How to Choose an Accounting Partner
Whether you opt to work with an individual or a service, make sure you do the following due diligence basics before signing off the deal:
- Ask for certifications.
- Ask for testimonials from previous clients.
- Ask which software they are using (typically it’s one of the following: advanced spreadsheets, Sage, IRIS, MYOB, QuickBooks and Xero.
- How flexible is the service level agreement?
- What is the average turn around time?
Also, if you are planning to outsource your finances completely (bookkeeping, payroll, VAT and annual accounts), you should be comfortable with providing the following information:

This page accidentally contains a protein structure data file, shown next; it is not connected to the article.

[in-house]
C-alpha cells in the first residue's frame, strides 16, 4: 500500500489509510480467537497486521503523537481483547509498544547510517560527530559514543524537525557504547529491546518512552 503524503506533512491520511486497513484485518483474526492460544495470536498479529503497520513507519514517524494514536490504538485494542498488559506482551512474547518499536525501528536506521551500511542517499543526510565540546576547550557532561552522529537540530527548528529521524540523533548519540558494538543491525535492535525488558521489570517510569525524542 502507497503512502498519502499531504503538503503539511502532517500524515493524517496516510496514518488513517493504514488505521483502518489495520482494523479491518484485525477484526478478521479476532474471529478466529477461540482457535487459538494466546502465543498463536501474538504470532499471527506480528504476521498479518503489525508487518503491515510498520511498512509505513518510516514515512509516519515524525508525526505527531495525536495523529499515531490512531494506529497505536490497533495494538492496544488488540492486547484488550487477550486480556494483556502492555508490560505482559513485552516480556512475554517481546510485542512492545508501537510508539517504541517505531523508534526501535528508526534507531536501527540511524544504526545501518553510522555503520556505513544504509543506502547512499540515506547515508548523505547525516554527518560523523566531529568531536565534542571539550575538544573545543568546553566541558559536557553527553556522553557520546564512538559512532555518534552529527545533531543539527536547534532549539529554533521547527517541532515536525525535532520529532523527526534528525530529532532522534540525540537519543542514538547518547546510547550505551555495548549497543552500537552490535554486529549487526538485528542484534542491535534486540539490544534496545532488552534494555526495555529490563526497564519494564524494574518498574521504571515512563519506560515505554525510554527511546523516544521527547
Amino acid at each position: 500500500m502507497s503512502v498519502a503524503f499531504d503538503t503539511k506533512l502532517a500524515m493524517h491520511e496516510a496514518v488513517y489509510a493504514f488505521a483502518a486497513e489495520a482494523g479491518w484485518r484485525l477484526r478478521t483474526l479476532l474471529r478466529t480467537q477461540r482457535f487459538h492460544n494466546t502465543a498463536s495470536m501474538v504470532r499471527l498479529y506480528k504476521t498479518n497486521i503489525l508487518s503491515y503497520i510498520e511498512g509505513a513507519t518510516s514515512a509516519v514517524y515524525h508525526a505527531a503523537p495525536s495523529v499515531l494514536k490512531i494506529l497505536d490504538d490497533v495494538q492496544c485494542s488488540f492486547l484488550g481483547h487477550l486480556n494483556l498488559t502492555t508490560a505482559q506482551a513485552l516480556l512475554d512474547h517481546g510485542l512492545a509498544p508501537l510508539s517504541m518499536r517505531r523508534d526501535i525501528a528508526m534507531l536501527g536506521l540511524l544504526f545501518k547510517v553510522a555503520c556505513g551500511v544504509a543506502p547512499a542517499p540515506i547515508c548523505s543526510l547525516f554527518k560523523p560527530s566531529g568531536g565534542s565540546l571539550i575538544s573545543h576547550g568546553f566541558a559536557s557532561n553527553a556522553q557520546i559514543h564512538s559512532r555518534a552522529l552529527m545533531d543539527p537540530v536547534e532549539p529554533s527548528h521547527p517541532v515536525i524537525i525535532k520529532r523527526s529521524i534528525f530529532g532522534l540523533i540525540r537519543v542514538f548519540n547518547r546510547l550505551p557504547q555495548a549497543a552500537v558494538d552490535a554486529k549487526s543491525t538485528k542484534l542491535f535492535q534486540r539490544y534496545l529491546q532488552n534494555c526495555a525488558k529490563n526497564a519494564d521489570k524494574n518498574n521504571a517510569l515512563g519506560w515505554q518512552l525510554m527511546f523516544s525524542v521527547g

- Sales and purchase invoices
- Bank/loan statements
- Cash details and receipts
- Details of employees e.g. personal and salary information
- Debtors/creditors list
- Pay-in books and check book
- Stock level if applicable.
Social Media Marketing and Community Management
Social media marketing is the backbone of small businesses these days as with little investment an effective ad campaign can yield you massive ROI.
Posting on Facebook, Twitter and other platforms doesn’t seem like rocket science – anyone can do it, right? Yet it is the strategy development you need help with.
Would you prefer to test-drive different ad options yourself or pay someone, who already knows the winning formulas for highest conversions and the lowest costs?
Next question: do you really have time to gather, schedule and curate information consistently for different social media channels. Do you have time for hashtag research, timely replies to all your fans or would you rather spend the time doing something else?